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Tender locos for a beginner?

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William Ayerst06/11/2020 22:30:41
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132 forum posts

(Preferably in 3-1/2", though I may consider 5" if there is a compelling argument)

I'm looking for information on building my first live steam locomotive. I am strongly considering a G1 loco, but I feel as though if I'm going to go to all the trouble I may as well do it 'properly' and have it with a proper reverser, boiler, coal firing, etc. so I am hoping to get a sanity check here.

Everything I've read says that a large scale loco should be:

  1. Something I personally want to build - this rules out anything 0-4-0 or narrow gauge
  2. Should not be a small tank loco, so tender locos or big tank locos ideal

Browsing through the AJ Reeves and Blackgates catalogue I can see there are plans/castings/parts for the following locos that I really like the look of - in no particular order:

  • BR Britannia "Britannia"
  • LMS Black Five - "Doris"
  • LSWR S15 - "Greene King"
  • Saint Christopher "GWR Saint"
  • SECR L1 "Maid of Kent" - 5" Gauge
  • LCDR Asia-class "Asia" - 5" Gauge

Are any of these more or less beginner friendly? I'm really not interested in the LNER/Scottish prototypes (i.e. the LBSC Maisie, Martin Evans RobRoy/William).

I don't have space for a track but I have half a dozen clubs within an hours drive with both 3-1/2" and 5" tracks. My gut is telling me that 3-1/2" is lighter, smaller, cheaper, can still pull people and can in theory be in a display case or plinth in the house.

I have an ML7 lathe and I'm going to assume at some point I'll need a decent sized mill, but haven't got one yet.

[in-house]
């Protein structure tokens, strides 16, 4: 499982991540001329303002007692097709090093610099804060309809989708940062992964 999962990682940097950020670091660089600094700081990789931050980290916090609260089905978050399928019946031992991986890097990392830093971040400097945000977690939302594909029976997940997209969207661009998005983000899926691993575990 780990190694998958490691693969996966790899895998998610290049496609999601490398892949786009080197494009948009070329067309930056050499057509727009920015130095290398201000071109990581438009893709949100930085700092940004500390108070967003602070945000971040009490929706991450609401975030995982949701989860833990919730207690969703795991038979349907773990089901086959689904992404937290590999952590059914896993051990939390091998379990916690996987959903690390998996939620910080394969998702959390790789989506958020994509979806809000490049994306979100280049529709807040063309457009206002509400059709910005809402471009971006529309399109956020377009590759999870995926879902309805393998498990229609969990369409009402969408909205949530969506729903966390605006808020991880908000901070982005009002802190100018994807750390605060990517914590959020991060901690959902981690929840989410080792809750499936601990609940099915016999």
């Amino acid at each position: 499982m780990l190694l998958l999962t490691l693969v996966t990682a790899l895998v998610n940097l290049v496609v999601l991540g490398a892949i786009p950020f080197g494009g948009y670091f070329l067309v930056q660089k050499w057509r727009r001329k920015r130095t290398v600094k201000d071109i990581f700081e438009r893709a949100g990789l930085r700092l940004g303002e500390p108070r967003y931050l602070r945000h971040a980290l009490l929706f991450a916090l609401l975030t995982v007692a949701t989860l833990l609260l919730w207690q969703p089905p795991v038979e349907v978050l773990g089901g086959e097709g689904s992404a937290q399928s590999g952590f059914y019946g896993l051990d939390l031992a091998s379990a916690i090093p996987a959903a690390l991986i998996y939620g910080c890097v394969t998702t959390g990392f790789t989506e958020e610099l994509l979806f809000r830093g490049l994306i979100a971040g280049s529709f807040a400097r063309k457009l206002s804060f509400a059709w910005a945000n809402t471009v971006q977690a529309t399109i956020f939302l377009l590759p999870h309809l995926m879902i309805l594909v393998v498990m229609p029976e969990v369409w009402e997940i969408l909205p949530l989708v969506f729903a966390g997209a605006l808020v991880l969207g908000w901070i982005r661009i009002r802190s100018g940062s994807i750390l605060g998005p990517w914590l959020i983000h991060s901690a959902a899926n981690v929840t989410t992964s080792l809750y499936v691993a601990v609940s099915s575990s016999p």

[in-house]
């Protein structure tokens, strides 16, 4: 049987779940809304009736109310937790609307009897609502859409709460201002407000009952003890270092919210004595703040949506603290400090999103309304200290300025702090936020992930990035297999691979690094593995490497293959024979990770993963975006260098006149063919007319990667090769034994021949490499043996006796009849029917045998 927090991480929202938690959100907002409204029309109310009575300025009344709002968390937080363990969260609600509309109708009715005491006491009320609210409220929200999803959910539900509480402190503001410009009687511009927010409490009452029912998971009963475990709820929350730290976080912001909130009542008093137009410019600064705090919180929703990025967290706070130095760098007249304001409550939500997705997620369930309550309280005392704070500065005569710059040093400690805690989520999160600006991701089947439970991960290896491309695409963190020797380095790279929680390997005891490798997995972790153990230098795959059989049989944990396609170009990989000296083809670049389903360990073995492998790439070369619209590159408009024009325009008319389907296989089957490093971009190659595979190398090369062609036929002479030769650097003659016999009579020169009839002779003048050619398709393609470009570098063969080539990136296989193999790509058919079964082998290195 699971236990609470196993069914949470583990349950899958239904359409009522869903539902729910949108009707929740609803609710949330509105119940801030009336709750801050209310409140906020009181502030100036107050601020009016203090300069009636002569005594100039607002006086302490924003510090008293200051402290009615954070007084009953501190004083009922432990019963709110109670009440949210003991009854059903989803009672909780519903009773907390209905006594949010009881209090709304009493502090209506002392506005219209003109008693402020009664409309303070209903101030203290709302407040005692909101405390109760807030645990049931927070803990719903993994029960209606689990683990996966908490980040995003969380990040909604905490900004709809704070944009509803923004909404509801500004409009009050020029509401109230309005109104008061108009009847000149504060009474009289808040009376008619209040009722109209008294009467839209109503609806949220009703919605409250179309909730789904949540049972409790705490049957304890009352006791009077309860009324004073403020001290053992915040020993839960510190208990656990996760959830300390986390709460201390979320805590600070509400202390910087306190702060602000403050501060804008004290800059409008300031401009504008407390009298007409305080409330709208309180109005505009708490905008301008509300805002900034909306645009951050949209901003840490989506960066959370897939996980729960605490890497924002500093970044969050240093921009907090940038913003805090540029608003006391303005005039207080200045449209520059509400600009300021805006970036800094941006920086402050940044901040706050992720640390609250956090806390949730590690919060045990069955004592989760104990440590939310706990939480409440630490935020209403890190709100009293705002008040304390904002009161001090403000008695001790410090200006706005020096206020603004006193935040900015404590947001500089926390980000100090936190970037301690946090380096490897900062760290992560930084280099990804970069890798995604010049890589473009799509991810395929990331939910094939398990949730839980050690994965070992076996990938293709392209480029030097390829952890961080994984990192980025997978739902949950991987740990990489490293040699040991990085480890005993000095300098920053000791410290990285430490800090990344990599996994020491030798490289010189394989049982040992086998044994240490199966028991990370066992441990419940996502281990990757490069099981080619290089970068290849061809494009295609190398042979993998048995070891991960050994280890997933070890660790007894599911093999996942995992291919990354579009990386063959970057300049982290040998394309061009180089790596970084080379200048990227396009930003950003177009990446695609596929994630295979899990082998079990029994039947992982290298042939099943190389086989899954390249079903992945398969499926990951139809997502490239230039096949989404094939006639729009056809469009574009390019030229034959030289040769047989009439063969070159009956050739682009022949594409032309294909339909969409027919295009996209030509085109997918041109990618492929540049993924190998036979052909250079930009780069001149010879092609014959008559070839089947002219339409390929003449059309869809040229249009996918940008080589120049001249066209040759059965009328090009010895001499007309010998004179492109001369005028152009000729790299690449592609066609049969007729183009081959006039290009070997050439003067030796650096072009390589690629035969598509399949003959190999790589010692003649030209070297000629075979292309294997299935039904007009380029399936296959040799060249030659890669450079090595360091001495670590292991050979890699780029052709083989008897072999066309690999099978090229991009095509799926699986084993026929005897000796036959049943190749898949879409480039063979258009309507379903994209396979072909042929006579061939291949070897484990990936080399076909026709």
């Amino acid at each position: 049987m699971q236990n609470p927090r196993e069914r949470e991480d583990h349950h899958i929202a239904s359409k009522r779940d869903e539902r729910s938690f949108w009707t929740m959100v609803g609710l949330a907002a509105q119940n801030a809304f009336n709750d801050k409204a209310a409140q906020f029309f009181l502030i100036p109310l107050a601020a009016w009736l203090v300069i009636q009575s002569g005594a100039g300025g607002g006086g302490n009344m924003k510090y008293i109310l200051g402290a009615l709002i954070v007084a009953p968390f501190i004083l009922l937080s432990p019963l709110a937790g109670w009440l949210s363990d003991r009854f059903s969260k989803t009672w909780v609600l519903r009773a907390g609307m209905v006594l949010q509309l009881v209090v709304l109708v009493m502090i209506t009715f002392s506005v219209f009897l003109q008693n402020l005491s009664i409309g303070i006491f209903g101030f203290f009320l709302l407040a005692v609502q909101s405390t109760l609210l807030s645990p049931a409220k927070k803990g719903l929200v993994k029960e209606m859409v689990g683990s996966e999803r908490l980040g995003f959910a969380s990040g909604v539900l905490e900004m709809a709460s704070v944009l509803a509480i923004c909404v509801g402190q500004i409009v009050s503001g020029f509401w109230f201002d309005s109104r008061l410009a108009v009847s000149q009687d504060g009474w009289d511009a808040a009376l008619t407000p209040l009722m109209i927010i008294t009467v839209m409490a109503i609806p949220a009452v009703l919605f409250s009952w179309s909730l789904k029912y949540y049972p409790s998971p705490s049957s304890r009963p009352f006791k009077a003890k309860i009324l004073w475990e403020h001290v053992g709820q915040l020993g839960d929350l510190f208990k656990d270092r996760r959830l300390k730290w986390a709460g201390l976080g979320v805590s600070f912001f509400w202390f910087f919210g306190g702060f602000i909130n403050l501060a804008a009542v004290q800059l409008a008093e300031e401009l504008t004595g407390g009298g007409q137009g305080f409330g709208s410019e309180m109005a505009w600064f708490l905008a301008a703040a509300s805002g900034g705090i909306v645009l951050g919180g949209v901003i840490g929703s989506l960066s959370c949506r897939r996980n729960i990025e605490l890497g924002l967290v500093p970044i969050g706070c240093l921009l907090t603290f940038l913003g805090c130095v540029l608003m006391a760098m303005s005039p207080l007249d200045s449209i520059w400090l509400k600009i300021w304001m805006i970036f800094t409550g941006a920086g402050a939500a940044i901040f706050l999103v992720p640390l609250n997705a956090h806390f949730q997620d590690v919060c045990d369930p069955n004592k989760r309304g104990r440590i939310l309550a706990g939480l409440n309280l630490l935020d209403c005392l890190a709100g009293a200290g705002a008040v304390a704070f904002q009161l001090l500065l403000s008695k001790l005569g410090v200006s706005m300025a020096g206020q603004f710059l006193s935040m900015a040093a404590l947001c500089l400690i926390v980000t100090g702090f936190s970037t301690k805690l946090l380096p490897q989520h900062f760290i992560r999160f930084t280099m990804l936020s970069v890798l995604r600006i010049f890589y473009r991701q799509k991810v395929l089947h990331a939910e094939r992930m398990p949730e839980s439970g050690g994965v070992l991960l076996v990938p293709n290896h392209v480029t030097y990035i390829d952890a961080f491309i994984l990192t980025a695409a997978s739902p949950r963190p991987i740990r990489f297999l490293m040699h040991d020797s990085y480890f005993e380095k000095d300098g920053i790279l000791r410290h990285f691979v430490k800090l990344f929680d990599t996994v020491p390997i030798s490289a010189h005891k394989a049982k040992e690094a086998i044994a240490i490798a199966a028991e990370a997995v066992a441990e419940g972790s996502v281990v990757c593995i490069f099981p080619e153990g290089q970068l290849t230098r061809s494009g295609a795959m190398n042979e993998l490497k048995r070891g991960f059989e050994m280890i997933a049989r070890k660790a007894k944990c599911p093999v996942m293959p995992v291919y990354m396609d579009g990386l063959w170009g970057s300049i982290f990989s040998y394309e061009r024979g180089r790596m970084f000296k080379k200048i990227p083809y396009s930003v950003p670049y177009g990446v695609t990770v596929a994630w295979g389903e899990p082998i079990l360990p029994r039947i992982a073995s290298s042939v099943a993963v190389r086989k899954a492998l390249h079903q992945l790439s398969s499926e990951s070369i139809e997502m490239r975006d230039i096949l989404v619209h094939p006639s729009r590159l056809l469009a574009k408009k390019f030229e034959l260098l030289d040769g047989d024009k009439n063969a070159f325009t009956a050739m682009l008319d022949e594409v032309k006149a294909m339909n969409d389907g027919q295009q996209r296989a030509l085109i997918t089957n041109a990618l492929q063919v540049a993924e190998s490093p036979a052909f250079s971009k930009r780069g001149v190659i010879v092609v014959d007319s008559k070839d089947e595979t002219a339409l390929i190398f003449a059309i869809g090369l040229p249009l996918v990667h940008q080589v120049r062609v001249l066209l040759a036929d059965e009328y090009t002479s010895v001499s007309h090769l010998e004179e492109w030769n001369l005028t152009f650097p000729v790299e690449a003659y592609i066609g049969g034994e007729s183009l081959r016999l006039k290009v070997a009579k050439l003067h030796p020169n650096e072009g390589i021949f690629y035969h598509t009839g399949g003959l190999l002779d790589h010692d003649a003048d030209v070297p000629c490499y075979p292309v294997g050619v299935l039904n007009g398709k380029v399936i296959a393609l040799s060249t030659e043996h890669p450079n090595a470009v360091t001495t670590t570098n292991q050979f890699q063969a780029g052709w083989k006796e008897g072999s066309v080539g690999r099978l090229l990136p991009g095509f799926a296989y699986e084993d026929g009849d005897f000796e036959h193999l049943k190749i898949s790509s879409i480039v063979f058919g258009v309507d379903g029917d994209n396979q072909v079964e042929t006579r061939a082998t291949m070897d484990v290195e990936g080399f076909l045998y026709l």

Any thoughts or opinions gladly taken.

IanT06/11/2020 23:28:39
1816 forum posts
177 photos

Well William, I'm not sure I'd consider a 3.5" Britannia a beginners engine exactly

You also mentioned Gauge 1, saying you'd like a reverser and coal firing etc - and then promptly jumped straight up to 3.5" gauge.

Why not consider 2.5" gauge? Plenty of locos to choose from as listed here:

2.5" Gauge Locomotive Designs

And this list doesn't include some of the newer designs (like Dick Allan's Gauge 3 'Dee' )

A fairly straightforward 2.5" 'tender' loco to build is Martin Evans 'Eagle' . There is at least one example I can think of that runs very nicely at our GTGs. It's a GNR (Ireland) prototype and looks very good in blue. It wouldn't bring the chimney breast down either if you plonked one on the mantelpiece.

Nor will a 2.5" loco damage your back or bank balance as much as a larger gauge loco either!

I am a bit biased of course!

Regards,

IanT

PS One of these would look good on display... (Dicks G3 "Dee" at a GTG in 2018)

Gauge 3 Dee

Steviegtr06/11/2020 23:37:50
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1969 forum posts
268 photos
Posted by William Ayerst on 06/11/2020 22:30:41:

(Preferably in 3-1/2", though I may consider 5" if there is a compelling argument)

I'm looking for information on building my first live steam locomotive. I am strongly considering a G1 loco, but I feel as though if I'm going to go to all the trouble I may as well do it 'properly' and have it with a proper reverser, boiler, coal firing, etc. so I am hoping to get a sanity check here.

Everything I've read says that a large scale loco should be:

  1. Something I personally want to build - this rules out anything 0-4-0 or narrow gauge
  2. Should not be a small tank loco, so tender locos or big tank locos ideal

Browsing through the AJ Reeves and Blackgates catalogue I can see there are plans/castings/parts for the following locos that I really like the look of - in no particular order:

  • BR Britannia "Britannia"
  • LMS Black Five - "Doris"
  • LSWR S15 - "Greene King"
  • Saint Christopher "GWR Saint"
  • SECR L1 "Maid of Kent" - 5" Gauge
  • LCDR Asia-class "Asia" - 5" Gauge

Are any of these more or less beginner friendly? I'm really not interested in the LNER/Scottish prototypes (i.e. the LBSC Maisie, Martin Evans RobRoy/William).

I don't have space for a track but I have half a dozen clubs within an hours drive with both 3-1/2" and 5" tracks. My gut is telling me that 3-1/2" is lighter, smaller, cheaper, can still pull people and can in theory be in a display case or plinth in the house.

I have an ML7 lathe and I'm going to assume at some point I'll need a decent sized mill, but haven't got one yet.

Any thoughts or opinions gladly taken.

All i can say William is that when you decide, take lots of pictures of your build & maybe start your own thread on here of the complete build. You will definately get lots of help & support as you go along.